Climate Camp is Back – And It’s Trying Something New

Ineos, watch out.

by Douglas Rogers

4 July 2023

Climate Camp Scotland 2022 in Torry, Aberdeen. Slimate Camp Scotland/Twitter

The first time I came across Climate Camp Scotland (CCS) was at a ceilidh in Edinburgh in February. The event was styled as a fundraiser for this year’s camp – now just a week away – but the reality was much more interesting. In five years of climate activism, I’d never seen so many different projects in one room: from veterans of direct action groups to an eco-feminist book club to local ceilidh-lovers with no previous connection to the climate scene.

This green intersection was no accident. Since CCS first formed in 2019, its goal has been to “bring people together”. Easier said than done, not least in a pandemic. And there’s no shortage of outfits with similar intentions. But since 2022, CCS has established itself as an essential feature of the Scottish climate scene. In a multipolar, largely post-XR landscape, CCS is one of the few names that pops up just about everywhere.

CCS is aiming at something bold and new – what spokesperson Jess calls “a constant reimagining of what climate justice means”. This isn’t just rhetoric, either, but a plan for sustained collaboration with specific communities as part of a much deeper revisiting of strategy, tactics, and the very meaning of climate activism.

Climate Camp 1.0.

Climate camp itself is not a new idea, of course. It might even have been the UK climate movement’s first idea.

Camp for Climate Action (CCA) began in 2006 at Drax Power Station, Yorkshire. From today’s standpoint, its methods and general approach might seem familiar, even cliché: hundreds camping near a climate crime scene; disrupting said location with direct action, lock-on tubes, tripods; framing their actions in reference to climate models and targets.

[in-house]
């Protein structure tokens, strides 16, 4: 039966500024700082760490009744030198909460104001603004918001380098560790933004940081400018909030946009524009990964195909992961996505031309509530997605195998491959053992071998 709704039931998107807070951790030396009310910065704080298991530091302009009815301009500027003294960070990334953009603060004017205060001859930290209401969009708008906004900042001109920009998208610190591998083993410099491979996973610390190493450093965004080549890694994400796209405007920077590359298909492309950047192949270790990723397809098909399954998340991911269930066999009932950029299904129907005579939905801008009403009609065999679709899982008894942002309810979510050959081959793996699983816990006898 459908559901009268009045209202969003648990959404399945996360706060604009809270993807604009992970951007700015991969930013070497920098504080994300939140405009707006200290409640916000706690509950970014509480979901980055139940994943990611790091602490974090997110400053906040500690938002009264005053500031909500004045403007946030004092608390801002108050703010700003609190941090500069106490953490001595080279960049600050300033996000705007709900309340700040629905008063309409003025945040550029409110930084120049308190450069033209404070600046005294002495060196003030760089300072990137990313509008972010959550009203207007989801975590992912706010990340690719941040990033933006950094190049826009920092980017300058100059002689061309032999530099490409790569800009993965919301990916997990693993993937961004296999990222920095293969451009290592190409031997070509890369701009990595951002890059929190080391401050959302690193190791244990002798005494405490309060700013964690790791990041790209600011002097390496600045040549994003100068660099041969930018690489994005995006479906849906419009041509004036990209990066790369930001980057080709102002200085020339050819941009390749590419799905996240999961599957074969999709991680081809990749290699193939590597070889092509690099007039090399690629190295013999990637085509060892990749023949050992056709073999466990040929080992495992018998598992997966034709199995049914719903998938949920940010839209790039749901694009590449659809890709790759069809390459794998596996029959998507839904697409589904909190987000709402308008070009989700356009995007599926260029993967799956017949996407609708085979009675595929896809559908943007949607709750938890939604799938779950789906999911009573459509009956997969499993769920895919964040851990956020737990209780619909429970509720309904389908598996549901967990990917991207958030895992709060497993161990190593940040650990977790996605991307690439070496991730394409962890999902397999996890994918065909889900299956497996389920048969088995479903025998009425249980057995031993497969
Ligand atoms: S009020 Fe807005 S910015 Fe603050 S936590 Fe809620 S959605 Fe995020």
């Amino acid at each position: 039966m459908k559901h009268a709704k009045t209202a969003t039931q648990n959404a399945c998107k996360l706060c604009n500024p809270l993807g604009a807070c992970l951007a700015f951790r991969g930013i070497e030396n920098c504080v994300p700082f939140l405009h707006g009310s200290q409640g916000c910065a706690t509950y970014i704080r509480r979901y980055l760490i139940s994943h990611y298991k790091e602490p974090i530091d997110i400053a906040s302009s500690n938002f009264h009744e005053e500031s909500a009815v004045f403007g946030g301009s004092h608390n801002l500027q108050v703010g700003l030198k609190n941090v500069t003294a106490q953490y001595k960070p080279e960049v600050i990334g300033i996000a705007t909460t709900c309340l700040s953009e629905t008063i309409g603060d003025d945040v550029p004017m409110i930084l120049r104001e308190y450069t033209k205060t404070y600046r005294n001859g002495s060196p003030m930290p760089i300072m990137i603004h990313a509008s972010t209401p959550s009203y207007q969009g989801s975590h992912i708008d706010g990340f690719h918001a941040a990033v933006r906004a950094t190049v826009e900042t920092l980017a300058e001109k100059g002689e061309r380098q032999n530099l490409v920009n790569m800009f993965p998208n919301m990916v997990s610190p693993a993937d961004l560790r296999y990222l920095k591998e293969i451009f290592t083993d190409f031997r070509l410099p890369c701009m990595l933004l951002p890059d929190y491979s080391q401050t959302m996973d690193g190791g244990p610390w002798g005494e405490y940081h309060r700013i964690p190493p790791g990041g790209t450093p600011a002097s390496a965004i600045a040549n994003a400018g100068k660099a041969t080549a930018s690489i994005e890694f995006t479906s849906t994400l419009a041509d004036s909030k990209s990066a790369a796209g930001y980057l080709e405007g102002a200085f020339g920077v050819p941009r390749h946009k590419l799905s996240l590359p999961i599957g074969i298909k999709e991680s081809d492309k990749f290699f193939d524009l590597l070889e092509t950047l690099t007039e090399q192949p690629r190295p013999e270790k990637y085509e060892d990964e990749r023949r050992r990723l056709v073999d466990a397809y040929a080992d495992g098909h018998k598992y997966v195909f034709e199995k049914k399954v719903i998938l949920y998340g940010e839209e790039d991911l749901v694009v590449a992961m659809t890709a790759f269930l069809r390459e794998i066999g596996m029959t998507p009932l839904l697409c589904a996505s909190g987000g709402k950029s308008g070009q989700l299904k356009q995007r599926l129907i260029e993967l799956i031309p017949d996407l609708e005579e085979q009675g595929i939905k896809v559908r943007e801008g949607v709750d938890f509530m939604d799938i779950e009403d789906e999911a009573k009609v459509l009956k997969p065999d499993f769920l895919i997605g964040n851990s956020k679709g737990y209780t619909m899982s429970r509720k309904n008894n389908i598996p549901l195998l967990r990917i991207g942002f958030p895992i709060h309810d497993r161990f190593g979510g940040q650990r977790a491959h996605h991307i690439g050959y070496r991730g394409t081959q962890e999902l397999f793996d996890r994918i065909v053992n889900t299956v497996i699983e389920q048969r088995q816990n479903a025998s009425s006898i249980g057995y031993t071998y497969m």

The idea – both of taking direct action in the name of ‘climate’ and the more specific premise of a camp – took off. By 2009, there were camps popping up all over the UK and across the world.

The model had a range of strengths, and each found emphasis in different places. Ende Gelände – born out of the German Klimacamp im Rheinland – became the champion of camps as staging-points for massive incursive disruptions of fossil fuel infrastructure. Other camps like Venice and Turin prioritised movement-building and internal work.

Others grew roots. The ZAD movement in France began by setting up a camp at the site of an airport expansion in 2008, which remained in place until its victory in 2018 and was emulated nationwide. In the UK, successful offshoots include Grow Heathrow (2010-21) and Scotland’s Mainshill Solidarity Camp (2009).

Police patrol the Camp for Climate Action on the site of the proposed expansion for Heathrow Airport, London, August 2007. Luke MacGregor/Reuters

But these many forms of climate camping, for all their varied magic, heroism and self-scrutiny, have one common drawback: a persistent divide between ‘activists’ and ‘everyday people’. Howard, a veteran of CCA, tells Novara Media the local reception at Kingsnorth in 2008 was “about half supportive, the other half much more loudly oppositional”. Ende Gelände, charisma notwithstanding, has regularly faced counter-demonstrations. And even long-term projects like the ZADs elicit “mixed feelings” from locals, who in any case figure as separate entities.

On some level, this problem is baked into our whole concept of activism, going back to the 1990s or even earlier. As one writer put it in 1999: “Taking on the role of an activist separates you from the rest of the human race as someone special and different.”

More particular to climate camp (though certainly related) is the peer-reviewed case made by three veterans that CCA struggled to surpass the “post-political” character of the society it challenged. They describe how “fetishising” carbon preceded other politics, such that camps’ locations were decided on and framed in terms of annual emissions and little else – most unsettlingly when “military air bases were targeted not because of their function [in the Iraq War], but because the function could be more energy efficient”.